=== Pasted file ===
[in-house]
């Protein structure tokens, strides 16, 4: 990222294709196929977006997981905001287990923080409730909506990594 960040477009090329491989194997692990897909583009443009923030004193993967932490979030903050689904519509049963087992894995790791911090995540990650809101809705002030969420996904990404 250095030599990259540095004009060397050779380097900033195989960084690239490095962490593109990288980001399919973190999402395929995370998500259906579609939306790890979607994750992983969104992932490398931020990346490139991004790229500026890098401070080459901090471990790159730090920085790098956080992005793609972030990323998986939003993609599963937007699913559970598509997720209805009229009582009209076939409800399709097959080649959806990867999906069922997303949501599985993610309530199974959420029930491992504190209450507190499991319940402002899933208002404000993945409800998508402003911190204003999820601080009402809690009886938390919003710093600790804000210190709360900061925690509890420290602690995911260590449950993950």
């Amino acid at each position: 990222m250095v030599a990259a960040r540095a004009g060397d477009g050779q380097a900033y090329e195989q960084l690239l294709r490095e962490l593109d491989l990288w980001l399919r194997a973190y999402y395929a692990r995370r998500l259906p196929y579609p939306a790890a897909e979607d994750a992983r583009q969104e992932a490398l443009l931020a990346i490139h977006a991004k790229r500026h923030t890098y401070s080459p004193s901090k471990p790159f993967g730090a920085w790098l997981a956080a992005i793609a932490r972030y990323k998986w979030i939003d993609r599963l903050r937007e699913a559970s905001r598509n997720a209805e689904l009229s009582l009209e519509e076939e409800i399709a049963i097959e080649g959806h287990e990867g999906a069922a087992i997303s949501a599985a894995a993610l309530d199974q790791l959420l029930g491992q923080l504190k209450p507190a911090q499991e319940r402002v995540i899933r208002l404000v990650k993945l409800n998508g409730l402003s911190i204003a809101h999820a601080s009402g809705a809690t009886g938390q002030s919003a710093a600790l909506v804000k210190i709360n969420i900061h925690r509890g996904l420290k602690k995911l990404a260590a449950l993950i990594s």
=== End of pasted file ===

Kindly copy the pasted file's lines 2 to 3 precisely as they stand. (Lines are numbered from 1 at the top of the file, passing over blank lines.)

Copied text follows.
């Protein structure tokens, strides 16, 4: 990222294709196929977006997981905001287990923080409730909506990594 960040477009090329491989194997692990897909583009443009923030004193993967932490979030903050689904519509049963087992894995790791911090995540990650809101809705002030969420996904990404 250095030599990259540095004009060397050779380097900033195989960084690239490095962490593109990288980001399919973190999402395929995370998500259906579609939306790890979607994750992983969104992932490398931020990346490139991004790229500026890098401070080459901090471990790159730090920085790098956080992005793609972030990323998986939003993609599963937007699913559970598509997720209805009229009582009209076939409800399709097959080649959806990867999906069922997303949501599985993610309530199974959420029930491992504190209450507190499991319940402002899933208002404000993945409800998508402003911190204003999820601080009402809690009886938390919003710093600790804000210190709360900061925690509890420290602690995911260590449950993950």
């Amino acid at each position: 990222m250095v030599a990259a960040r540095a004009g060397d477009g050779q380097a900033y090329e195989q960084l690239l294709r490095e962490l593109d491989l990288w980001l399919r194997a973190y999402y395929a692990r995370r998500l259906p196929y579609p939306a790890a897909e979607d994750a992983r583009q969104e992932a490398l443009l931020a990346i490139h977006a991004k790229r500026h923030t890098y401070s080459p004193s901090k471990p790159f993967g730090a920085w790098l997981a956080a992005i793609a932490r972030y990323k998986w979030i939003d993609r599963l903050r937007e699913a559970s905001r598509n997720a209805e689904l009229s009582l009209e519509e076939e409800i399709a049963i097959e080649g959806h287990e990867g999906a069922a087992i997303s949501a599985a894995a993610l309530d199974q790791l959420l029930g491992q923080l504190k209450p507190a911090q499991e319940r402002v995540i899933r208002l404000v990650k993945l409800n998508g409730l402003s911190i204003a809101h999820a601080s009402g809705a809690t009886g938390q002030s919003a710093a600790l909506v804000k210190i709360n969420i900061h925690r509890g996904l420290k602690k995911l990404a260590a449950l993950i990594s």